The Federal Council and the EU

The Federal Council entrusts deliberations on EU projects and the adoption of opinions thereon to its EU Committee, which is composed of 13 members. Its procedure is specified in detail in the Rules of Procedure on the Federal Council (§§ 13a and 13b GO-BR).

Committee Deliberations

Sittings of the EU Committee are open to the public unless the European Community provides otherwise, as is the case when confidential (designated as “confidentiel”) or secret (designated as ”secret“) EU documents are up for discussion. The degree of confidentiality is determined by the EU institutions. The degree of confidentiality is determined by the EU institutions. However, the public may also be excluded by a majority decision taken upon the proposal of a committee member. Sound and video recordings may be made if the committee so decides.

The Participation of Austrian Members of the European Parliament

Austrian Members of the European Parliament (EP) have the right to attend committee sittings in an advisory capacity, so that they can inform the committee members about the current state of negotiations in the European Parliament. All other Members of the Federal Council can also attend the sittings of the EU Committee in an advisory capacity.

The deliberations of the Main Committee on matters of the European Union are summarised in records which are published on the internet as Annex IV to the stenographic records.

Introductory Statements by the Federal Government

Prior to inception of the debate on an EU project the competent member of the Federal Government or a representative of the competent ministry delegated by him/her will usually be given an opportunity to make an introductory statement. The object is to inform committee members of the current state of negotiations und Austria’s position on the project in question. In the subsequent debate every committee member is free to table motions concerning the opinion to be adopted. These will be put to the vote once the discussion has ended.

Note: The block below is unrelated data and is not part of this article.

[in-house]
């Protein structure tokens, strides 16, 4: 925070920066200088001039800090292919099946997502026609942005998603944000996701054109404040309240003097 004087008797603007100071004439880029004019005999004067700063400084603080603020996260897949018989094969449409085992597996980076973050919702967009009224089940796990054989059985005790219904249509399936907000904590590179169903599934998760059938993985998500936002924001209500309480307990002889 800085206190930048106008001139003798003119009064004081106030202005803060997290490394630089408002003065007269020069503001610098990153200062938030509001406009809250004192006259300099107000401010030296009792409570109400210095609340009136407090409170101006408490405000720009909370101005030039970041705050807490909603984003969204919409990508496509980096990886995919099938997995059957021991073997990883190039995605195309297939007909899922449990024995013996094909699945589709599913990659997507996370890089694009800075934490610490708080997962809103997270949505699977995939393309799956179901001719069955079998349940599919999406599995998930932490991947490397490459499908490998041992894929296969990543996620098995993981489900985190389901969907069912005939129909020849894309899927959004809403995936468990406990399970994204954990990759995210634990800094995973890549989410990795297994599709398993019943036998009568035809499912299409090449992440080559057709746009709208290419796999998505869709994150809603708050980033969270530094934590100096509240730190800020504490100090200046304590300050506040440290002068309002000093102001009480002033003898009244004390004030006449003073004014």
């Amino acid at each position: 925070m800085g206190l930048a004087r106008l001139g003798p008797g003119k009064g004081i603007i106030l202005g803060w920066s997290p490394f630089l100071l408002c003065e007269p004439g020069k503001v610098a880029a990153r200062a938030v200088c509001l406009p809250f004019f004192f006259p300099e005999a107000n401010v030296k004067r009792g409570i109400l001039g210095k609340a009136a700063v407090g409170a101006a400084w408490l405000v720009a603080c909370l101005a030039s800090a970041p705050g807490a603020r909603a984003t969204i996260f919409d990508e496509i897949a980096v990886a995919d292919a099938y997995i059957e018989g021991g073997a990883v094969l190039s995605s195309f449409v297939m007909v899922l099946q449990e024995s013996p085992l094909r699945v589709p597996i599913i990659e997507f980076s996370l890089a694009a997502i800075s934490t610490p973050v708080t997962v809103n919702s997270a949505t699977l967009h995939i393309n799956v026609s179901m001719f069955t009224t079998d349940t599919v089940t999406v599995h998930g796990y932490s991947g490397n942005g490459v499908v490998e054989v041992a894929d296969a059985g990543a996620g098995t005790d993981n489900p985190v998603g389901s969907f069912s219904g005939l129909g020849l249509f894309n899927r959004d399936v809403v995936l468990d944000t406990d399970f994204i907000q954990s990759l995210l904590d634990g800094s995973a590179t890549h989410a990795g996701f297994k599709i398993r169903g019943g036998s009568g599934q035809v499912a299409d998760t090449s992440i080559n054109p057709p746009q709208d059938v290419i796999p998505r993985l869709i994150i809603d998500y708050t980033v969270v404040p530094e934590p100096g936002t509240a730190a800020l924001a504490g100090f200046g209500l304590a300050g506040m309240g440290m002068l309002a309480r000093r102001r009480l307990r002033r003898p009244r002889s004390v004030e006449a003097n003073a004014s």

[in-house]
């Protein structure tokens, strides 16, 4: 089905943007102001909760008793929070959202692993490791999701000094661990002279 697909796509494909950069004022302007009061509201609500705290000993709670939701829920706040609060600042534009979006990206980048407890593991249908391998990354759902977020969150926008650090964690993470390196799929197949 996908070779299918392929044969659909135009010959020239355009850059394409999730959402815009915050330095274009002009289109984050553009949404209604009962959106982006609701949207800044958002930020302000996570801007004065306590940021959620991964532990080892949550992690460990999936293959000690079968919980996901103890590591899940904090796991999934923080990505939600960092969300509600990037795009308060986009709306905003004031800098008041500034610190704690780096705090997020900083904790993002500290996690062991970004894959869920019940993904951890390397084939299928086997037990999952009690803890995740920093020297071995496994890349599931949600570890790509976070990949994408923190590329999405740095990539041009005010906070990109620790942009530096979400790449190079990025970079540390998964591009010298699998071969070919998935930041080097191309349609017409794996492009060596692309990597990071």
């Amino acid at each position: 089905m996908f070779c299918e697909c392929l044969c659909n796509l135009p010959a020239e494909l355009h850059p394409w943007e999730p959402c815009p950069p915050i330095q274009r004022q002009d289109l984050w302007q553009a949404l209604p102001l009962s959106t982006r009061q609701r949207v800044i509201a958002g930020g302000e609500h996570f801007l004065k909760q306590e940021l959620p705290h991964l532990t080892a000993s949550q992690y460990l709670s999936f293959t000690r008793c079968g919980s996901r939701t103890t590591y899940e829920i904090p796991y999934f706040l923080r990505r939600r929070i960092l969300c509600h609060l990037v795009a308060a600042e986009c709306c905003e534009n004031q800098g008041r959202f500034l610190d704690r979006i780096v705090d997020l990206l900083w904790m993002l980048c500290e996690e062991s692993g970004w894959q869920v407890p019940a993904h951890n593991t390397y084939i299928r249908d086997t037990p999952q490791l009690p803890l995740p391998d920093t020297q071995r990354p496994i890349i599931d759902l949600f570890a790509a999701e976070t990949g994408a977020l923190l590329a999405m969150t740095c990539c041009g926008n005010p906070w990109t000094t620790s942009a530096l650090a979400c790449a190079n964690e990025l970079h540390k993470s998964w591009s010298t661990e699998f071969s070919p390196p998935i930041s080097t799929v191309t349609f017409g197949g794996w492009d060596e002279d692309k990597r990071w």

Like the National Council committees, the EU Committee of the Federal Council can adopt opinions on EU projects. They are adopted by a majority of the committee members present and are intended to contribute to the process of defining Austria’s negotiating position vis-à-vis the EU authorities. An opinion is binding for an Austrian government member if the EU project in question has to be transposed into national legislation by a federal constitutional act for which the assent of the Federal Council is required. For more information, see Participation Rights of the Austrian Parliament and the Federal Constitutional Law ( Art. 23 e para 6 B-VG).

Room to Negotiate at EU Level: Binding Opinions Are Rare

Opinions that would be binding for Austria’s representatives in the EU Council are rare, and even those that commit the Government member in question will still leave him or her some elbowroom. This is, above all, due to the fact that many politicians have come to consider this instrument to be of little practical value. In difficult negotiations in the Council it may be highly important to keep one’s negotiating position fairly flexible. As a result, there is a tendency make recommendations rather than adopt rigid opinions.